|Emperor penguins. Photo by StormPetrel1.|
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Where they went is a mystery. Lead author Phil Trathan from British Antarctic Survey said, "It is not clear whether the colony died out or relocated. Emperor penguins are thought to return each year to the sites where they hatched, but the colonies must sometimes relocate because of changes in the sea ice."
As to why, it looks like the effects of climate change have struck again. The colony's disappearance has been attributed to a reduction in sea ice, which the emperors need for breeding and foraging.
The colony was found in 1948 when scientists observed 150 breeding pairs gathering on the island. The number of penguins in the colony has been declining steadily since 1970, and in 2009 a high resolution aerial survey showed no trace of the colony. This decline in numbers relates closely to a rise in local air temperature and seasonal changes in ice duration, which are associated with - you guessed it - climate change.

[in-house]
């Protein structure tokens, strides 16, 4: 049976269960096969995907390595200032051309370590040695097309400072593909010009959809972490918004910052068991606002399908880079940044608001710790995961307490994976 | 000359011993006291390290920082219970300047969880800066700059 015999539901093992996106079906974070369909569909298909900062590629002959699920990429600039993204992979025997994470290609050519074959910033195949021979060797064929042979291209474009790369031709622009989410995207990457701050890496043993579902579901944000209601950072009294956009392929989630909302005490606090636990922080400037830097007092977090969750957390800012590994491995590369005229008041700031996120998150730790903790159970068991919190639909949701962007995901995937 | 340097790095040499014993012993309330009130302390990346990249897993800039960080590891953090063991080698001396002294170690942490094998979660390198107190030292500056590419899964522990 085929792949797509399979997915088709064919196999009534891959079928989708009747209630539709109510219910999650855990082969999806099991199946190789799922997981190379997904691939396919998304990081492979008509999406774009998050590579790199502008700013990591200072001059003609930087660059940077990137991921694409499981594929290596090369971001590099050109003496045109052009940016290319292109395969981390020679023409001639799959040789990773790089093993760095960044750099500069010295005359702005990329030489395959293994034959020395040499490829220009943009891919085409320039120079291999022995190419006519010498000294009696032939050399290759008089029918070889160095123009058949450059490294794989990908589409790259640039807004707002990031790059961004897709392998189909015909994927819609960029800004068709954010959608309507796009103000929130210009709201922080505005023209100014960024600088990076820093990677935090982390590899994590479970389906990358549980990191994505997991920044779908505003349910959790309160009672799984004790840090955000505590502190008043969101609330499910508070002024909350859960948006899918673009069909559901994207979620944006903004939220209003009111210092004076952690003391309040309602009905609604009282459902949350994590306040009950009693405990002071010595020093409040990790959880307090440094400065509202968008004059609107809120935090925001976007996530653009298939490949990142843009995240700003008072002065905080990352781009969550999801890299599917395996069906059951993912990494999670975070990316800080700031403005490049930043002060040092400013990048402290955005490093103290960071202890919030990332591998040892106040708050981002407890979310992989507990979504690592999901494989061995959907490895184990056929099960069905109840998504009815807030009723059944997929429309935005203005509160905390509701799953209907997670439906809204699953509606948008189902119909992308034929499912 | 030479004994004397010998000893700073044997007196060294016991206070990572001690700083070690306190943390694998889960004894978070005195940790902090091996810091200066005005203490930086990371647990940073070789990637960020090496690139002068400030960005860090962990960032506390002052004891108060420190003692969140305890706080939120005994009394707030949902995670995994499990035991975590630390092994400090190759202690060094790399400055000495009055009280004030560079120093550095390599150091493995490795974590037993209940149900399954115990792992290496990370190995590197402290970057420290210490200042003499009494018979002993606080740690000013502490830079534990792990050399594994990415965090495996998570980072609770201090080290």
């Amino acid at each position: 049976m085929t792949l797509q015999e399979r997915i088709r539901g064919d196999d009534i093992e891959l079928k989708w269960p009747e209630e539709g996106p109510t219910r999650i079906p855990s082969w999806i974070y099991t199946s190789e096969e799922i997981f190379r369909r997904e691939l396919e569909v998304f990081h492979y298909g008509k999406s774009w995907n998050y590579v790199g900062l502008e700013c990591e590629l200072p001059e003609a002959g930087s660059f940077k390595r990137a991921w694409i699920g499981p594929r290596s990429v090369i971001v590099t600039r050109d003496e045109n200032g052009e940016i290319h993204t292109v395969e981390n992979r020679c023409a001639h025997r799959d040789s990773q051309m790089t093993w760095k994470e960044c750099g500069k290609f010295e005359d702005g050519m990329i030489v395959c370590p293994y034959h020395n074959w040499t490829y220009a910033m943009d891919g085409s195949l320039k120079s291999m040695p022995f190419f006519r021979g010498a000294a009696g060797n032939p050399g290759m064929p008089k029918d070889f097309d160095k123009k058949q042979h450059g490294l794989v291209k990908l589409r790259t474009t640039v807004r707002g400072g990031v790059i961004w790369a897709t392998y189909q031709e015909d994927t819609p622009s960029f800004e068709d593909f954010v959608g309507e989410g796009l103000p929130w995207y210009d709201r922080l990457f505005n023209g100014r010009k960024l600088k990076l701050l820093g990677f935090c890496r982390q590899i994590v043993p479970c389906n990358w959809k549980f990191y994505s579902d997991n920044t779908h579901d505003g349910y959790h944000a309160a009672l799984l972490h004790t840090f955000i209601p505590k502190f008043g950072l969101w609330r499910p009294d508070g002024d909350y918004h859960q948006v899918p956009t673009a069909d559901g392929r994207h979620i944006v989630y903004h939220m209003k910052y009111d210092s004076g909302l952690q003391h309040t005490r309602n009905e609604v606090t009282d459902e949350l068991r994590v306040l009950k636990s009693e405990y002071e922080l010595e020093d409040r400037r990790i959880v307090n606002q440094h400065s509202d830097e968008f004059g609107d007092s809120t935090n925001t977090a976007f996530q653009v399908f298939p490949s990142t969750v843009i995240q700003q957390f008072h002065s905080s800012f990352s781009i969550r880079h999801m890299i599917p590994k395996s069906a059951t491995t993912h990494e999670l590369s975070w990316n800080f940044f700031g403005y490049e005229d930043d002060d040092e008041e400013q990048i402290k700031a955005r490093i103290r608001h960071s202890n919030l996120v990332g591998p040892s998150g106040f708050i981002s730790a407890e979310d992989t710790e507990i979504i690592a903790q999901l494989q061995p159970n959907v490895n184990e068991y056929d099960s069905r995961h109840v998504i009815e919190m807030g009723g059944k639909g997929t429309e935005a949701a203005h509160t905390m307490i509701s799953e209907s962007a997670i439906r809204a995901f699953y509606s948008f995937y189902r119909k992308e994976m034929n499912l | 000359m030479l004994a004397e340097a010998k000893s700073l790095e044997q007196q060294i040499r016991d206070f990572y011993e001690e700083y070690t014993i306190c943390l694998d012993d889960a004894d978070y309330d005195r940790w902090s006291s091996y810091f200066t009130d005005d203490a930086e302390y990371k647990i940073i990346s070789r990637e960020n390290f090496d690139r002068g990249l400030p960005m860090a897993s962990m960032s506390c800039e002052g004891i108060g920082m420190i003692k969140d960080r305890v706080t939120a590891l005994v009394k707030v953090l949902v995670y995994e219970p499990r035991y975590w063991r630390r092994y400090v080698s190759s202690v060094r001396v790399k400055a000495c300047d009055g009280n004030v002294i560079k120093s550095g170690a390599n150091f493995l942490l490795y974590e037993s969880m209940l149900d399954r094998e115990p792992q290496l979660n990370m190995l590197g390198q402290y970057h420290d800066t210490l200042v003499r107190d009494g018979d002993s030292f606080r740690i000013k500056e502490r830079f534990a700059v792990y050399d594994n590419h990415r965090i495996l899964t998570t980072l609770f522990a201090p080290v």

"It is clear that emperor penguins are vulnerable to changes in sea ice and the one site in Antarctica where we have seen really big changes in ice is the West Antarctic Peninsula. For much of the 20th century, this region has warmed at an unprecedented rate, particularly in recent decades," said Dr Trathan.
He added, "Continued climate change is likely to impact on future breeding success."
The paper also looked at alternative reasons behind the colony's disappearance. The authors discounted competition from fisheries and the impacts of tourism, and said there was no data to support the ideas that disease or unusual weather conditions were responsible. However, they stressed the need for similar studies elsewhere in the Antarctic to reduce uncertainty about risks to emperor penguins.
First recorded loss of an emperor penguin colony, 10 March 2011, British Antarctic Survey
PLoS One citation
First recorded loss of an emperor penguin colony in the recent period of Antarctic regional warming: implications for other colonies. Trathan P.N., Fretwell P.T., Stonehouse B. PLoS One 6(2). 28 February 2011.